I watch the horde of retreating news vans in relief. I don’t think they ever would have left if Principal Andrews hadn’t come out and banished them from the premises. She stormed back to her office right after looking angrier at me than them. My knees are shaking, and all I want to do is flop down on the pavement and bang my head against it. I might have if Milo hadn’t been staring at me. Despite the fact that he sat in that same irritating, slouchy position during the entire attack with an expression of detached curiosity, I stagger over to his car and plop down next to him. Jen would have hugged me. Lance would have kissed me and rubbed my shoulders until he felt the tension dissolve. Milo just sits there.
“Thanks for the help,” I say, my annoyance blatantly obvious.
“I thought you did great. Especially when you clocked that guy in the mouth. You can bet that bit makes it on the evening news,” Milo says casually.
A frustrated groan slips through my teeth. I was so focused on keeping them off me and trying to make them believe I wasn’t some mutant, terrorist freak hell-bent of annihilating the world that I had barely even thought about how everything was being taped before I hit that guy. “I can’t believe I did that,” I moan.
“It’s not like it’s going to make people have a worse opinion of you,” Milo says.
“Because they already hate you. What’s stronger than hate?” he says.
My head feels like it’s going to explode. I hope the fragments of my skull bash right into Milo’s face when it does. “You suck at cheering people up, do you know that?”
“That’s only because I wasn’t trying to cheer you up.”
I sigh and laugh weakly. “Well, then let me say, you’re fantastic at making people feel even worse than they already did.”
“Yeah, well, it’s just one more thing to love about me, I guess,” he says, “but I wasn’t trying to make you feel worse, either.”
“Too bad, because it worked.” With the adrenaline beginning to wear off, my hands start shaking. I stuff them under my legs to hide them.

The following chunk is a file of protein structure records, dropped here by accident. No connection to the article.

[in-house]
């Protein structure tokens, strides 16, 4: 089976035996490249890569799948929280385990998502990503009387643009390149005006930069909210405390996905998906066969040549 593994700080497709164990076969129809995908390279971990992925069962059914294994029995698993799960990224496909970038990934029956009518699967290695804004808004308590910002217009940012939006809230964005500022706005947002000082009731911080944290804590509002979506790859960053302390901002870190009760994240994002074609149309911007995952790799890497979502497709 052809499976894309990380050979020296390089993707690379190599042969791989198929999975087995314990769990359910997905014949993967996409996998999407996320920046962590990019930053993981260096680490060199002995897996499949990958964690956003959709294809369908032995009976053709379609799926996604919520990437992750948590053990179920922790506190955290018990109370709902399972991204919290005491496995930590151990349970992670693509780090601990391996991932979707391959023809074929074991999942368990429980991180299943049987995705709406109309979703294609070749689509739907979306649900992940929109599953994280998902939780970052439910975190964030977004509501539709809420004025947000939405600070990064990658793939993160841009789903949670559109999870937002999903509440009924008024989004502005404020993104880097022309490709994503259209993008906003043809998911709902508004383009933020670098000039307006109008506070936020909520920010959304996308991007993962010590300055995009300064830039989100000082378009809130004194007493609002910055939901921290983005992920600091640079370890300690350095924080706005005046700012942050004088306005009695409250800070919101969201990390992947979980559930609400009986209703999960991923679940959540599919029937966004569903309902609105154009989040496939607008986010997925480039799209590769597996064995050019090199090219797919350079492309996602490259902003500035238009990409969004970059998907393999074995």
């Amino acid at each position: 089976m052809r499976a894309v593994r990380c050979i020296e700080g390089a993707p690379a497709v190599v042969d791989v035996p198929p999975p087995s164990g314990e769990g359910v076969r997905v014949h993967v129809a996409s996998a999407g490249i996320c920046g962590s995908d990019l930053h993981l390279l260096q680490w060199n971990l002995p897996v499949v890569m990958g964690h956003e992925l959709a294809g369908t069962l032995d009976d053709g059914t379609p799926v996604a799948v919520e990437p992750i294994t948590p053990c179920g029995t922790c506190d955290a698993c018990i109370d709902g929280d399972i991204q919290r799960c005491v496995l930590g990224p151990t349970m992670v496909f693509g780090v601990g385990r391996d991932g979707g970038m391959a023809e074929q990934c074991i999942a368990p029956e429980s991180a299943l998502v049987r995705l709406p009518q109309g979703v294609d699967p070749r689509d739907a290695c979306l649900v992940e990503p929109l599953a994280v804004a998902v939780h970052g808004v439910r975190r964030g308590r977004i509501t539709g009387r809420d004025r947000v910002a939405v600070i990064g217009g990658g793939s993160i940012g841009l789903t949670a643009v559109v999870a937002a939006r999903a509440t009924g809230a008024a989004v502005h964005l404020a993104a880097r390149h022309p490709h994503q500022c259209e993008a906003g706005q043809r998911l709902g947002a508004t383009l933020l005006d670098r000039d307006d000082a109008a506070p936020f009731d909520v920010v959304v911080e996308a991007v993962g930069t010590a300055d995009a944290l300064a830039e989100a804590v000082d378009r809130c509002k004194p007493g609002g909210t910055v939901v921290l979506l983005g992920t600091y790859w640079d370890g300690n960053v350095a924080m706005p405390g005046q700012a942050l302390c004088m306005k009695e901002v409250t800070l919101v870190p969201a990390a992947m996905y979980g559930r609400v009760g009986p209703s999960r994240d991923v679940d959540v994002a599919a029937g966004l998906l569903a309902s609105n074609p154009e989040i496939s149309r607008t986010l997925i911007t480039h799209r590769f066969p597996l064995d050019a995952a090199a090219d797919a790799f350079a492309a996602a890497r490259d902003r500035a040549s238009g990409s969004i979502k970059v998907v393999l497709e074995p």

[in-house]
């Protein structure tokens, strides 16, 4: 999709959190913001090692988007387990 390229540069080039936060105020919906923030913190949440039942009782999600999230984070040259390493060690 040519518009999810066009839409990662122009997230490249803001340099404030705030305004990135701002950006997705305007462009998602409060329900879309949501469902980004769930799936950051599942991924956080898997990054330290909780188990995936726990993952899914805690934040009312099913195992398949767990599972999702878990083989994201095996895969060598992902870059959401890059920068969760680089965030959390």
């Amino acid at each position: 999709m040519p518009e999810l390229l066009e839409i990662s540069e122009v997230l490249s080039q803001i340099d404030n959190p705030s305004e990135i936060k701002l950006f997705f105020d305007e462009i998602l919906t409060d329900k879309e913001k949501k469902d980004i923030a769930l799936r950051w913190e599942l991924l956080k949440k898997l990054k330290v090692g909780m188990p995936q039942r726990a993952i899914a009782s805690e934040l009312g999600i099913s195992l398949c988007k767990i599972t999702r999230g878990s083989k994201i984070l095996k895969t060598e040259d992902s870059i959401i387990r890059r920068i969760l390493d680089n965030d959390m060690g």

“I was merely stating the obvious. People are going to hate you when they find out who you are no matter what you say. Words don’t matter when it comes to people protecting their lives or their family’s lives,” he says seriously. Very seriously.
“So what do you want me to do? Admit I’m going to kill everyone?” I demand.
“Are you?” He asks it with all the concern of a bug for the blade of grass it’s crawling over.
My eyes narrow at him. “No.”
“Then you probably shouldn’t admit you are,” he says.
“Has anyone ever told you how incredibly irritating you are?” I ask.
“Often. But my point is, if you want people to believe you aren’t going to hurt them you have show them you aren’t. Those vans are going to be back. They’ll follow everything you do for the next two years. Do whatever you have to in order to make sure the world knows who you really are. And by that I don’t mean the Destroyer, I mean Libby Sparks.”
The length of his speech is surprising enough, but the honest, thoughtful tenor of his words is even more shocking. Plus, he’s looking right at me for once, rather that peering at me from behind his mop of wild hair. His eyes aren’t red from smoking too much pot. He isn’t covered in acne or tattoos or piercings like I thought he might be at first. He’s actually kind of…attractive. Milo notices me watching him and looks at his feet.
YOU ARE READING
For Libby Sparks, turning sixteen means only one thing…death. Guardian rule demands she attend the ritualistic Inquest that will unveil her talents and secure her place in society. But that isn’t all that will be revealed in Libby’s case. The more t...